May 2, 2019 / 6:40 PM / 19 days ago

Top women's hockey players to boycott professional leagues

(Reuters) - More than 200 women’s hockey players, including the game’s biggest names, said on Thursday they will not play in North American professional leagues next season as part of a boycott they hope brings about a more economically viable league.

FILE PHOTO - Ice Hockey - Pyeongchang 2018 Winter Olympics - Women's Gold Medal Final Match - Canada v USA - Gangneung Hockey Centre, Gangneung, South Korea - February 22, 2018 - Gold medallists, Team USA and Silver medallists, Team Canada shake hands. REUTERS/Kim Kyung-Hoon

The group, which includes Olympic gold medalists Marie-Philip Poulin of Canada and American Hilary Knight, said they cannot make a sustainable living playing in the current women’s professional game.

“Having no health insurance and making as low as two thousand dollars a season means players can’t adequately train and prepare to play at the highest level,” the players said in a statement released on their social media accounts.

“Because of that, together as players, we will not play in ANY professional leagues in North America this season until we get the resources that professional hockey demands and deserves.”

The decision comes just over a month after the sudden demise of the six-team Canadian Women’s Hockey League (CWHL) left the future of women’s professional hockey in disarray with many top players without a team to play for.

The CWHL’s decision left the five-team National Women’s Hockey League (NWHL), founded in 2015 and based exclusively in the United States, as the only professional hockey option for women in North America.

The NWHL, which had an average attendance of 954 at its 46 games during the 2018-19 season, said in a statement it will continue with plans for its next season to begin in October.

The league also said that after recent discussions with the NWHL Players’ Association it is offering increased salaries and a 50-50 revenue split from league-level sponsorships and media rights deals.

“Of everyone working in women’s hockey, we are among the players’ biggest fans,” the NWHL said.

“In a challenging climate for women’s sports, our leadership has been proud to invest a great deal of time and resources in women’s hockey and these athletes. We believe in them.”


While the possibility of not competing professionally in North America next season could soon become a reality, the women feel a boycott is the best way to see the creation of a single, economically viable professional league.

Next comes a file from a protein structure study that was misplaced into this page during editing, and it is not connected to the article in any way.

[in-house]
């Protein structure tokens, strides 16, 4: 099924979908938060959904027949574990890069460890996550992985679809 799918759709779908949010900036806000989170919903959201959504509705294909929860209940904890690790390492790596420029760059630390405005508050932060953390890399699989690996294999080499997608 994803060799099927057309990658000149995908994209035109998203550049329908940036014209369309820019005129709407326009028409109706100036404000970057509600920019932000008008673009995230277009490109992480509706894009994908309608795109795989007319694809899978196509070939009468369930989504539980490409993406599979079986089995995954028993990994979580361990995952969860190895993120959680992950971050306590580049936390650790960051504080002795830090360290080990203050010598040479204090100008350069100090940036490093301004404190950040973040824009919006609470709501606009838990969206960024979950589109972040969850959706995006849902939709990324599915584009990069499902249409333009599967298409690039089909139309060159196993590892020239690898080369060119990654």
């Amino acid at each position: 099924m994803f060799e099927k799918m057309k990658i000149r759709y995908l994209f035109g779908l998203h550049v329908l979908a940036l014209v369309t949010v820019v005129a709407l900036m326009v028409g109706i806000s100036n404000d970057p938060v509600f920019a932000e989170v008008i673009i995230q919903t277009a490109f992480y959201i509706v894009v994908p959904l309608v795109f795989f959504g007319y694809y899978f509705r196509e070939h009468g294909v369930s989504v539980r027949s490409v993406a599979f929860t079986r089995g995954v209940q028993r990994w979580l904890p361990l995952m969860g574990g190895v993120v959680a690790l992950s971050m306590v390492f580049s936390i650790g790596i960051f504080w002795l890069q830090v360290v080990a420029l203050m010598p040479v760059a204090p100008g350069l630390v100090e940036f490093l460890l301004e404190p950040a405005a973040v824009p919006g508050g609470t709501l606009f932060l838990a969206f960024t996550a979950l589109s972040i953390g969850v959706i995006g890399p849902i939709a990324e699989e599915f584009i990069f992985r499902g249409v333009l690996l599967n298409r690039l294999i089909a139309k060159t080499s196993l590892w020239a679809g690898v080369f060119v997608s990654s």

“This is the moment we’ve been waiting for - our moment to come together and say we deserve more,” the players said.

“It’s time for a long-term viable professional league that will showcase the greatest product of women’s professional hockey in the world.”

Players, and even commissioners, from the NWHL and now-defunct CWHL have previously said a single women’s professional league in North America would be best for the sport.

Many pundits have suggested the ideal outcome for women’s hockey in North America would be if the National Hockey League, home to the top men’s players, provided its infrastructure, marketing and branding to unite the two leagues.

The NHL, which has provided financial support to women’s hockey and previously said it was hesitant about assuming control over either league because it does not believe in their models, is monitoring the situation.

“Obviously, we will be interested observers in how this plays out,” NHL Deputy Commissioner Bill Daly told Reuters in an email.

“We support the NWHL’s objective of giving elite women hockey players the ability to perform at the professional level.”

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The group of women who have come together say they feel a sense of responsibility to leave the game in better shape than when they entered it.

“While we have all accomplished so much, there is no greater accomplishment than what we have the potential to do right here and right now - not just for this generation of players, but for the generations to come,” the players’ statement said.

“With that purpose, we are coming together, not just as individual players, but as one collective voice to help navigate the future and protect the players needs.”

Reporting by Frank Pingue in Toronto, editing by Ed Osmond

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